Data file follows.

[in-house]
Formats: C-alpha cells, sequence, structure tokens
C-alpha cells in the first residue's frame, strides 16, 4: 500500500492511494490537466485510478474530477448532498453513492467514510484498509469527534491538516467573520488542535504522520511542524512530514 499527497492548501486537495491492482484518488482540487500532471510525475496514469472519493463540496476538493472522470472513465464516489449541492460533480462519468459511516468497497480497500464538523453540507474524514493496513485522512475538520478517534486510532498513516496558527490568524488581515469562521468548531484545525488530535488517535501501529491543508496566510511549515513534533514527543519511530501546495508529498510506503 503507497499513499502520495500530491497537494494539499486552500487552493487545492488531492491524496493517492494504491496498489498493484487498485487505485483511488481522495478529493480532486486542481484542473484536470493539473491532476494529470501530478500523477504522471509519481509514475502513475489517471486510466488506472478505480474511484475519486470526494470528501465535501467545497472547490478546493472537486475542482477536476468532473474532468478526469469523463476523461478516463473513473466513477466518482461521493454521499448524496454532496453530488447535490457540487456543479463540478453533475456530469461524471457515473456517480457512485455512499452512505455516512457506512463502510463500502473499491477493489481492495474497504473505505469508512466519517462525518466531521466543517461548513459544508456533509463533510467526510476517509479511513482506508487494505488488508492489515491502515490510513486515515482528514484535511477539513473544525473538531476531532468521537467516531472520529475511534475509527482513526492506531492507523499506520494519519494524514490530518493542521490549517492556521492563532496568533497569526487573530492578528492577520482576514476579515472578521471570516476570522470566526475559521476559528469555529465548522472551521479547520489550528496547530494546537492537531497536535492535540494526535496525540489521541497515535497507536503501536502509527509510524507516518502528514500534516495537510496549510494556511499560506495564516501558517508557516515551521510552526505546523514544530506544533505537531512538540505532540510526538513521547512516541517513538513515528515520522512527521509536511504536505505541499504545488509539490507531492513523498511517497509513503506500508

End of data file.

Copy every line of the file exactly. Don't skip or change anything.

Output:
[in-house]
Formats: C-alpha cells, sequence, structure tokens
C-alpha cells in the first residue's frame, strides 16, 4: 500500500492511494490537466485510478474530477448532498453513492467514510484498509469527534491538516467573520488542535504522520511542524512530514 499527497492548501486537495491492482484518488482540487500532471510525475496514469472519493463540496476538493472522470472513465464516489449541492460533480462519468459511516468497497480497500464538523453540507474524514493496513485522512475538520478517534486510532498513516496558527490568524488581515469562521468548531484545525488530535488517535501501529491543508496566510511549515513534533514527543519511530501546495508529498510506503 503507497499513499502520495500530491497537494494539499486552500487552493487545492488531492491524496493517492494504491496498489498493484487498485487505485483511488481522495478529493480532486486542481484542473484536470493539473491532476494529470501530478500523477504522471509519481509514475502513475489517471486510466488506472478505480474511484475519486470526494470528501465535501467545497472547490478546493472537486475542482477536476468532473474532468478526469469523463476523461478516463473513473466513477466518482461521493454521499448524496454532496453530488447535490457540487456543479463540478453533475456530469461524471457515473456517480457512485455512499452512505455516512457506512463502510463500502473499491477493489481492495474497504473505505469508512466519517462525518466531521466543517461548513459544508456533509463533510467526510476517509479511513482506508487494505488488508492489515491502515490510513486515515482528514484535511477539513473544525473538531476531532468521537467516531472520529475511534475509527482513526492506531492507523499506520494519519494524514490530518493542521490549517492556521492563532496568533497569526487573530492578528492577520482576514476579515472578521471570516476570522470566526475559521476559528469555529465548522472551521479547520489550528496547530494546537492537531497536535492535540494526535496525540489521541497515535497507536503501536502509527509510524507516518502528514500534516495537510496549510494556511499560506495564516501558517508557516515551521510552526505546523514544530506544533505537531512538540505532540510526538513521547512516541517513538513515528515520522512527521509536511504536505505541499504545488509539490507531492513523498511517497509513503506500508